Ottawa lawyers make case for IT

IT experts are making time in their schedules to take part in a series of roundtables organized by a group of legal professionals in Canada’s capital city.

The recently-formed Ottawa Technology Lawyer’s Group (OTLG) is scheduled to host its first event, The CIO’s Perspective, on Sept. 17.

Guests will include Alcatel CIO Steve Goldberg and federal CIO Michelle D’Auray, who will take part in a panel discussion with about 20 lawyers on managing IT in their organizations.

Grant Jameson, an Ottawa-based lawyer and the OTLG’s first chair, said the group will provide a forum for his peers to discuss topical issues that address both internal IT use as well as privacy, financing and e-commerce.

“”There are a number of organizations, or I guess programs, that exist in town which are seminar-based, but they tend to be lecture-oriented sessions,”” he said. “”They tend to be a lunch speaker who stands up and there’s an opportunity for questions, but it’s not really an opportunity for discussion.””

Michael Kelly, a lawyer in the business law practice of Ogilvy Renault’s Ottawa office, said the legal profession is evolving from its reputation as a reluctant IT user.

“”There are pockets of the profession that are resistant to change, but those are few and far between,”” he said. “”It’s hard to operate in our environment now without buying into technology. There are more and more lawyers that are making that a major part of their practice.””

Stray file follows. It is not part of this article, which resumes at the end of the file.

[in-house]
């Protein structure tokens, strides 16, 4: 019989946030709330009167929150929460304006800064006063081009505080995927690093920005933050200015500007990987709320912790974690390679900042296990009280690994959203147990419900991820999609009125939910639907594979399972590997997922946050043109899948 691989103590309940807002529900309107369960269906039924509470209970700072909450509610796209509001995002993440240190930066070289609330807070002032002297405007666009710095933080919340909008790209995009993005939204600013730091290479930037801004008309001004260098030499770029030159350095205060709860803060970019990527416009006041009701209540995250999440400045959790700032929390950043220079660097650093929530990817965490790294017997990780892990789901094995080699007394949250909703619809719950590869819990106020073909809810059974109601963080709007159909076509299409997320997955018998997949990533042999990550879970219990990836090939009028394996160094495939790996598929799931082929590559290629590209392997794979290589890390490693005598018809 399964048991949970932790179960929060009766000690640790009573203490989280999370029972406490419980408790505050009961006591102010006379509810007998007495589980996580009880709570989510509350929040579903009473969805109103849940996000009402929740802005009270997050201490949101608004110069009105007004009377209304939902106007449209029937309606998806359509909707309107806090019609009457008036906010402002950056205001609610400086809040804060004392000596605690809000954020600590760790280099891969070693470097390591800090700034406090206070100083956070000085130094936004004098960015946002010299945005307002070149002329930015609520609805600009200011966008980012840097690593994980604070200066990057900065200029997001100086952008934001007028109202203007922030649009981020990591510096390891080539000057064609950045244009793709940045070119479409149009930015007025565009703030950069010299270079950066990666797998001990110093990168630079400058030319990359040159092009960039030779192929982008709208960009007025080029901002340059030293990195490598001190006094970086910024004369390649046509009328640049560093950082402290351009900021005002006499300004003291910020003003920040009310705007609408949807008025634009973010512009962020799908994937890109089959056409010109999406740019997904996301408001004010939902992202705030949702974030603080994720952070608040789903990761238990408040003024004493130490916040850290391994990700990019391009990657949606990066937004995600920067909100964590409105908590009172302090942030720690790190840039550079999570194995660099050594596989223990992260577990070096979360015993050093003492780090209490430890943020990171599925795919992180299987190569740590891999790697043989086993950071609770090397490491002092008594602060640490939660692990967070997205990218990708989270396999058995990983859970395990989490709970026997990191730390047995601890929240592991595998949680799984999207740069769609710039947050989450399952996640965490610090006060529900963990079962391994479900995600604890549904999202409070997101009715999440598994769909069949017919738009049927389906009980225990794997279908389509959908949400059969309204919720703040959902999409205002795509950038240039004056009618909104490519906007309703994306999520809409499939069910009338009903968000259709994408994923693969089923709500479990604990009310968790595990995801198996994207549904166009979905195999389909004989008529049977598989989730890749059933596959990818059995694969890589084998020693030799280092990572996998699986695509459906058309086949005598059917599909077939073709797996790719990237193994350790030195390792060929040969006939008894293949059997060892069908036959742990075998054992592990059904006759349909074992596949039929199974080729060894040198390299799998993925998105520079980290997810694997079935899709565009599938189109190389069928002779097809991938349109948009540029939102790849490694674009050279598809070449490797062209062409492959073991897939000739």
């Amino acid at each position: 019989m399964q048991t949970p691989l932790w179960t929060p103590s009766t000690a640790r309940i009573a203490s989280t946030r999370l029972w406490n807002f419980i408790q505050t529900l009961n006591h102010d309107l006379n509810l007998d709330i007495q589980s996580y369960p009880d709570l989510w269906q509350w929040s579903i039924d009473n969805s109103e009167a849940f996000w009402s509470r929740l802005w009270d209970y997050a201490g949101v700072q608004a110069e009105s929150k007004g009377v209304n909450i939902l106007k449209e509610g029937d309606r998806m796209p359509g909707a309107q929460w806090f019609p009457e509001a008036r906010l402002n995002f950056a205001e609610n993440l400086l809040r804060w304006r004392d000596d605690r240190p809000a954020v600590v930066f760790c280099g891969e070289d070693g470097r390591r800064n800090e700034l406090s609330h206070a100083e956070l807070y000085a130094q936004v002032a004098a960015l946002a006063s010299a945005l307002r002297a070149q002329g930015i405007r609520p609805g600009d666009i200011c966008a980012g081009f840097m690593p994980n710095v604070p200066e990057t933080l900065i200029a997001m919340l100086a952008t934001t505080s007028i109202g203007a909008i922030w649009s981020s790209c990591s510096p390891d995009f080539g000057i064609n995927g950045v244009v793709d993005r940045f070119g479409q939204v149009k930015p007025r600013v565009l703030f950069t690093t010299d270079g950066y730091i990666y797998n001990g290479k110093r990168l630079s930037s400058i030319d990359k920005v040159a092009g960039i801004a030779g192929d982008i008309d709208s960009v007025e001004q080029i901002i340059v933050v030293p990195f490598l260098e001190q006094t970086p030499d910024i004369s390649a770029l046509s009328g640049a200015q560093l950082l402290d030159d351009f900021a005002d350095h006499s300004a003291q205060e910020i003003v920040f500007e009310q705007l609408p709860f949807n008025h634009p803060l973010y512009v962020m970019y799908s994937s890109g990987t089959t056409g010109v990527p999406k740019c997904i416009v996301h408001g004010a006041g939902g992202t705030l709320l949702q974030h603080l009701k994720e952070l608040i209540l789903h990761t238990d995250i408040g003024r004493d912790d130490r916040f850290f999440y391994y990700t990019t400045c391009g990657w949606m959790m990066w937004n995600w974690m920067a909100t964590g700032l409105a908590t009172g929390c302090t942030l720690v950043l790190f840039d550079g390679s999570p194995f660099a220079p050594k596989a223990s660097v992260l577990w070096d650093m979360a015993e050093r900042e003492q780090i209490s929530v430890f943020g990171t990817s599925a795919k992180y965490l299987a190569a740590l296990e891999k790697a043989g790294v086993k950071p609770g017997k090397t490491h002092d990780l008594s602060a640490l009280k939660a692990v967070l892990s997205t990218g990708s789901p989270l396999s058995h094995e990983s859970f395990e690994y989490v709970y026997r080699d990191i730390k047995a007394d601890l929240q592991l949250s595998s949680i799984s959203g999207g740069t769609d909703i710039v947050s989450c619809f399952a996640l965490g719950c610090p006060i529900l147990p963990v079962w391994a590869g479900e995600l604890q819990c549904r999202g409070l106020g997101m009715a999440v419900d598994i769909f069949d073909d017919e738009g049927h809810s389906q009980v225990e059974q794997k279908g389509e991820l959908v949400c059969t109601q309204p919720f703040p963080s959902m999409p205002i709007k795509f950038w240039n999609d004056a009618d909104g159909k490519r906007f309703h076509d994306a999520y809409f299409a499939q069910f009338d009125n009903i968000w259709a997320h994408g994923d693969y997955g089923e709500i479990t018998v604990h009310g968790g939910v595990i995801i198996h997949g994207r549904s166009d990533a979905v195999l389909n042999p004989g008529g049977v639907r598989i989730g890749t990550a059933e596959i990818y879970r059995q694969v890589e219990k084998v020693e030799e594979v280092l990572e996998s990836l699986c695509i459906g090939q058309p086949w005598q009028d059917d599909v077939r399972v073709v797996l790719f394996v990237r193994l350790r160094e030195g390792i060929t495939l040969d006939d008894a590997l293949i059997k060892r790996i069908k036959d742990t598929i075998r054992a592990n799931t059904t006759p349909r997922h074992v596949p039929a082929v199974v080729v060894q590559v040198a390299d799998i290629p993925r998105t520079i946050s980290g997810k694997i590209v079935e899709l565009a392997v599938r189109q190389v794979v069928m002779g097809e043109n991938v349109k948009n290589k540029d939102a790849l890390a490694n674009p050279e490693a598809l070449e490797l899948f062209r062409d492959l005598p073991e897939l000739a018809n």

Potential OTLG members must be lawyers with a technology practice or an interest in technology. They may become advocates or experts within their organization, Jameson said.

“”I think it’s hard to get non-technology lawyers interested in those areas until their clients suddenly have a problem,”” he said, pointing to the confusion around Canadian federal and provincial privacy laws. “”Most lawyers out there who have a straight business practice or who aren’t involved in technology may be vaguely aware of privacy issues, but they don’t know how it’s going to impact on their clients.””

The group is hoping to keep the sessions to a reasonable size so that all participants have a chance to join the discussion, Kelly said, though it will likely draw senior partners from many of Ottawa’s biggest firms.

“”Hopefully it won’t be a victim of its own success in terms of generating too many people, but we’re going to try and keep the numbers relatively small,”” he said.

Following next week’s meeting, the OTLG will host a session on Oct. 24 called The Latest on Financing Technology Companies and one on Nov.19 called Internet and E-Commerce Law Update.

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